This collection of images were taken at the Sheikh Zayed Grand Mosque in Abu Dhabi (the capital the United Arab Emirates). Architecturally stunning and large enough to accommodate 40,000 worshippers, the mosque was constructed from 1996 to 2007. There are 82 roof-top domes, more than 1,000 columns, 24 carat gold gilded chandeliers, and contains marble stone, gold, semi-precious stones, crystals and ceramics. and the world’s largest hand knotted carpet. Photo technique: All photos were taken handheld (tripods are not allowed), with the camera braced against a wall or column. Three long exposure photos (-1, 0, +1 exposure) were combined to ghost the other visitors. Photos combined in PhotoMatrix Pro. Fuji X-E1 with XF 18-55mm lens.
Click on an photo to make it larger, and use the arrows to move to the next photo.
In February 2015, I completed two multi-day treks in Nepal, including the 5-day Ghorepani Poon Hill Trek, and 8-day Langtang Valley Trek. The list below is based on what I learned along the way, and a recommendation to those trekkers whom do not know what to bring – and end up bringing far too much, and are burdened by very heavy backpacks while trekking in the low-oxygen air !.
In a few words: When trekking – Less is better.
Top 10 things to Bring:
Passport (photocopy of passport and extra passport photos): for permits, and Money (~1500 Rupi/day)
Flashlight (& extra batteries): many power failures
Toilet paper (& toothbrush, toothpaste, soap, small bottle of shampoo, towel, sleeping sheet). ** Sleeping bags not required if you stay at the guesthouses.
Backpack (with waterproof cover) [no more than 65 litre]
Hiking shoes (lightweight shoes are better that heavy leather boots) (ice grippers – seasonal)
Carrying a tripod in Nepal almost got me shot by Nepal Police, and had Army soldiers walk by with ‘safety off’ on their rifles.
It all started in Nagrakot (an hours drive north of Kathmandu), while walking through a Police checkpoint. I’d passed through this check point several times before, even with my camera tripod attached to my backpack, and had no problems. On this fateful day, I was carrying the tripod in my hand as I approached the checkpoint. At about 10 meters away the Police suddenly, and without warning started shouting at me, and pointed his rifle at my chest. I could not understand what he was saying – though the way he was waving his rifle, is seemed to mean …’drop ….drop’. With my eyes locked on the rifle, I slowly moved my arms away from my body, and lowered the tripod and placed it on its legs on the ground. In my right hand, I was holding my camera with a wrist strap. I placed the camera on the tripod, and carefully slid off the wrist strap and backed away. Seconds later, though it seemed like forever, another Policeman came running from behind me. He was angry, really angry and saying ‘camera…click..click’. I thought I was going to piss my pants. The second Policeman ran in front of me toward the first Policeman still with the rifle pointed at me, yelling something. The first Policeman then lowered his rifle (a World War 2 vintage Lee Enfield), then spat on the ground and flicked his thumb toward the path and went inside his guard post !.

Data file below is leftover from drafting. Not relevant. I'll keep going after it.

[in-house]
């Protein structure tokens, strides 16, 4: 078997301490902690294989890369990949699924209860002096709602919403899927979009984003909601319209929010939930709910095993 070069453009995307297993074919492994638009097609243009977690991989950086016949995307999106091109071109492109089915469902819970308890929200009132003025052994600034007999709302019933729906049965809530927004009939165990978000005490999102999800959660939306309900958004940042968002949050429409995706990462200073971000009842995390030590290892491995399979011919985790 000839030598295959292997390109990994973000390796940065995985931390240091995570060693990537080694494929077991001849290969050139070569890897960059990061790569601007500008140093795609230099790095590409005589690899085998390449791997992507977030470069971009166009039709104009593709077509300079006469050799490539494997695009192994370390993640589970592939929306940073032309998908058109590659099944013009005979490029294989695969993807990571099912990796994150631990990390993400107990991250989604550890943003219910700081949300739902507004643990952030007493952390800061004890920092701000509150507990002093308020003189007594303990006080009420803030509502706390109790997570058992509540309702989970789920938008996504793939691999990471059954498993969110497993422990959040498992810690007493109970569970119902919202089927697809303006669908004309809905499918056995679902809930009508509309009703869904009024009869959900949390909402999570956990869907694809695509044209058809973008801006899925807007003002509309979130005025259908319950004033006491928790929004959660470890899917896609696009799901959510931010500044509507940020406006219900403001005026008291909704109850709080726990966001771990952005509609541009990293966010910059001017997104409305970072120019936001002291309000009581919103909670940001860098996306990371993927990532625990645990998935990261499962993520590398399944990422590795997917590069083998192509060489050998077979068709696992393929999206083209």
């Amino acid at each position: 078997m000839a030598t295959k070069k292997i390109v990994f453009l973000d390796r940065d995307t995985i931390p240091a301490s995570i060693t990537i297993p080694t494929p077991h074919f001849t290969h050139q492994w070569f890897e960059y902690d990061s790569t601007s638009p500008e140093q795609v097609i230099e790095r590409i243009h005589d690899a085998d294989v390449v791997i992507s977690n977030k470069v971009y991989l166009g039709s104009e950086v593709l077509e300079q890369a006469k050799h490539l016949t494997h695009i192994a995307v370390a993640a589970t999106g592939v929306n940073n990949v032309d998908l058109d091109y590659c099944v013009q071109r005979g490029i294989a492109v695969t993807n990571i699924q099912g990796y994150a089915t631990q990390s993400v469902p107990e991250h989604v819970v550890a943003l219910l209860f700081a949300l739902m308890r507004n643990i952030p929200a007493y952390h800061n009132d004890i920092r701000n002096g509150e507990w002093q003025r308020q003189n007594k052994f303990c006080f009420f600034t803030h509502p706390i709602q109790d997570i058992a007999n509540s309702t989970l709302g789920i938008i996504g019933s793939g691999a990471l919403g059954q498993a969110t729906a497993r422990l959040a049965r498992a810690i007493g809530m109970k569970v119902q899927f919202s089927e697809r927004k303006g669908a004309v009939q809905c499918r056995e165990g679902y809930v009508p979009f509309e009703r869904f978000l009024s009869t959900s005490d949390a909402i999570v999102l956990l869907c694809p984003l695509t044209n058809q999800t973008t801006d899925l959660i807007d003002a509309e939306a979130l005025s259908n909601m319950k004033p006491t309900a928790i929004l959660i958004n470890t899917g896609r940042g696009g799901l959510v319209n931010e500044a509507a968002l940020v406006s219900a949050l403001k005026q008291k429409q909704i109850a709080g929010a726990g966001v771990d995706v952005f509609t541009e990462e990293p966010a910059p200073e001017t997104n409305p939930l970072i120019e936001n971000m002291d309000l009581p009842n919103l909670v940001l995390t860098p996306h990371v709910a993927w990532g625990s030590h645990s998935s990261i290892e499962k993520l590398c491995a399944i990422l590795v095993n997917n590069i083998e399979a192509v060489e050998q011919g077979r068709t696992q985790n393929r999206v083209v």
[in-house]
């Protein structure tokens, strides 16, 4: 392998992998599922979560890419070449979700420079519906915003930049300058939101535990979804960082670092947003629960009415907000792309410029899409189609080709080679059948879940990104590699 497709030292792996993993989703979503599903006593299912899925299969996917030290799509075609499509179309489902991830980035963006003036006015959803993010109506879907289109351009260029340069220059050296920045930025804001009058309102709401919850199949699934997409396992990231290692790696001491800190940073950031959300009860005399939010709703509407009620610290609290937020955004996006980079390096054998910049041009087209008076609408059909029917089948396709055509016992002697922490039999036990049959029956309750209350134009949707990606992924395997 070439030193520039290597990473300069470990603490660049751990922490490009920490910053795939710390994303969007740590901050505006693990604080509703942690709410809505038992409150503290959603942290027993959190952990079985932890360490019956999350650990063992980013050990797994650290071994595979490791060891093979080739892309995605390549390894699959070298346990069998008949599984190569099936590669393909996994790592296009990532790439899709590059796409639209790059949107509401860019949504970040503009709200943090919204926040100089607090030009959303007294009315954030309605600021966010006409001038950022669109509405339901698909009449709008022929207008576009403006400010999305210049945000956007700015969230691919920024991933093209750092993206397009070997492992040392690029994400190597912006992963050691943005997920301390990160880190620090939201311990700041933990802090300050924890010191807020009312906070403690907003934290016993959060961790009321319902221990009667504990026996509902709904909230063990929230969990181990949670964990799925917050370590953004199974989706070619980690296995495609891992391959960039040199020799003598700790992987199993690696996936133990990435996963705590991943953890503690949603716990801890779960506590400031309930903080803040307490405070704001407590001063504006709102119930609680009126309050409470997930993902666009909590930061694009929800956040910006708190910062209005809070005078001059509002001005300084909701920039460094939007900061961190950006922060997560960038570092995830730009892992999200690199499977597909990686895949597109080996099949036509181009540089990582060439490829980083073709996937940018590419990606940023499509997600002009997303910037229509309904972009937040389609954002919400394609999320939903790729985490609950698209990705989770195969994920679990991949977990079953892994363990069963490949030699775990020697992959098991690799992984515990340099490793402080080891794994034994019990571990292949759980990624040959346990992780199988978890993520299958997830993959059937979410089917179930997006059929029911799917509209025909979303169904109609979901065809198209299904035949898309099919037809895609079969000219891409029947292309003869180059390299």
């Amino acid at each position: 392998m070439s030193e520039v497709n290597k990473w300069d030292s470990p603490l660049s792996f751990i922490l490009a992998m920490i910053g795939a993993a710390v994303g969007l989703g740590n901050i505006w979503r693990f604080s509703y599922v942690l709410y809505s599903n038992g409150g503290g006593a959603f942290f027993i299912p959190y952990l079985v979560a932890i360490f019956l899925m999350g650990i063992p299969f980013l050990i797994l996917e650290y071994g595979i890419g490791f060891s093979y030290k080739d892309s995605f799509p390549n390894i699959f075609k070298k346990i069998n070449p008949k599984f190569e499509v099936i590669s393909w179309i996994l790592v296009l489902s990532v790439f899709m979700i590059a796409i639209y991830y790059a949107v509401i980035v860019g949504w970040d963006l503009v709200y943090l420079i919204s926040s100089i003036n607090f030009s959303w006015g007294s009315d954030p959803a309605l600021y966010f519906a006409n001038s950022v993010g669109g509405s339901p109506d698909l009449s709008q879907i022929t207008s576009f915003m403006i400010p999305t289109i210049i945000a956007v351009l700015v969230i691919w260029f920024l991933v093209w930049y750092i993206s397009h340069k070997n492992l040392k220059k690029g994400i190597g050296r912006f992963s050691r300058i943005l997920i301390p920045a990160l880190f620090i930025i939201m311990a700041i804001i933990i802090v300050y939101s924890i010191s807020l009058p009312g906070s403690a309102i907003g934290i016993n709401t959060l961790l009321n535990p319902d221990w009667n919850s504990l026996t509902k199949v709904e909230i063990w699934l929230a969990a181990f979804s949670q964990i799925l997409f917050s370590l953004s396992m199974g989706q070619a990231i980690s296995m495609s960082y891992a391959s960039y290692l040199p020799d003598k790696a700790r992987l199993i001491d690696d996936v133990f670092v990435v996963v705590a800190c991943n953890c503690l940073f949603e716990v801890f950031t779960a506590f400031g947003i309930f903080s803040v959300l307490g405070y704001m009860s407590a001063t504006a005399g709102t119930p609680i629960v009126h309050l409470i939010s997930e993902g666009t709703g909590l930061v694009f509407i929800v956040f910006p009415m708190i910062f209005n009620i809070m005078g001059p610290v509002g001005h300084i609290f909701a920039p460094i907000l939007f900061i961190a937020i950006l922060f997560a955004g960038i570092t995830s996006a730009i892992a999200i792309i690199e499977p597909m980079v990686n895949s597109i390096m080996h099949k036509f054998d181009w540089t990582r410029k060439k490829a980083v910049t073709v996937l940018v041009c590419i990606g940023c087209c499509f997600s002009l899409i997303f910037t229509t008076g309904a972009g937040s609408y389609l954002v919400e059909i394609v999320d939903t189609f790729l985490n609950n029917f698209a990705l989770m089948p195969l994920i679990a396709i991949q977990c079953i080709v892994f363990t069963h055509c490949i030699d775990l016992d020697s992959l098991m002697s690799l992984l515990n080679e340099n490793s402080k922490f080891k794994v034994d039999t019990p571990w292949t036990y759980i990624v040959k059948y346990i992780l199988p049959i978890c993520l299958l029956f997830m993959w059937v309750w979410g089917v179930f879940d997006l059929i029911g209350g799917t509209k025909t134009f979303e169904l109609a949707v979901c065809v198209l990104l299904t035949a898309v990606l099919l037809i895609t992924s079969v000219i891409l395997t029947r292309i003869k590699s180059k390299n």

A few hours later, walking along the main road and passing a military base I saw a small hill on the other side of the rood. The small hill overlooked the valley below and had a superb view of the mountains in the distance. I headed over, checked out the view, took a few pictures, had a snack. The moment I unstrapped the camera tripod from my backpack – three soldiers came running over. Fortunately, none were carrying weapons. One said – “You are not allowed to be here”, to which I replied “I am sorry, there were no fences or signs”. He smiled, and said, “Yes – you are correct”. As we walked back to the road, we talked about Canada, and his memories of eating ‘beaver tails’ in Ottawa. We shook hands and he went back to his guard post.
Not even 20 minutes later still walking along the same road, a group of approximately 30 Nepali soldiers approached. Again, I was carrying the camera in one hand, and the tripod in the other hand. Each soldier was carrying a rifle – the very same rifles that I had used as a young cadet in the Canadian Armed Forces 17 years ago. These were the FN FAL rifles, and as each soldier walked past, I could see that the safety switch was set to ‘Off’, and their index fingers were resting on the trigger guard. These soldiers were ready for shooting !. Through the corner of my sunglasses, I could see that they were not lokig at my eyes, but at the tripod in my arm. Not wanting to disturb them, the best thing to do was to continue, and not make any sudden movements, or stop to attach the tripod to my backpack.
So – be warned. To the eyes of a Nepali Policeman or Nepali Soldier – a camera tripod is a threat, and if you are not careful, carrying a camera tripod can be hazardous to your Health.
This small collection of images is from a walk in the Thamel district of Kathmandu (Nepal) in the rain (March 2nd, 2015). Most of my walks in Kathmandu have been in hot-dry and dusty conditions, walking in the rain was so refreshing, though slightly treacherous on the muddy streets. All photos taken using a GoPro Hero 2 and (over) processed in Lightroom. Images were intentionally not rotated to ‘level’- random images at random orientation.
Click on the first thumbnail and it will enlarge. Form there you can scroll through the larger images to see the whole collection.
After the strong (7.8) earthquake that struck the Kathmandu Valley on April 25, 2015 and the many aftershocks, many of the modern and historic buildings and roads shown in these photos have been extensively damaged or destroyed, and thousands of deaths and injuries.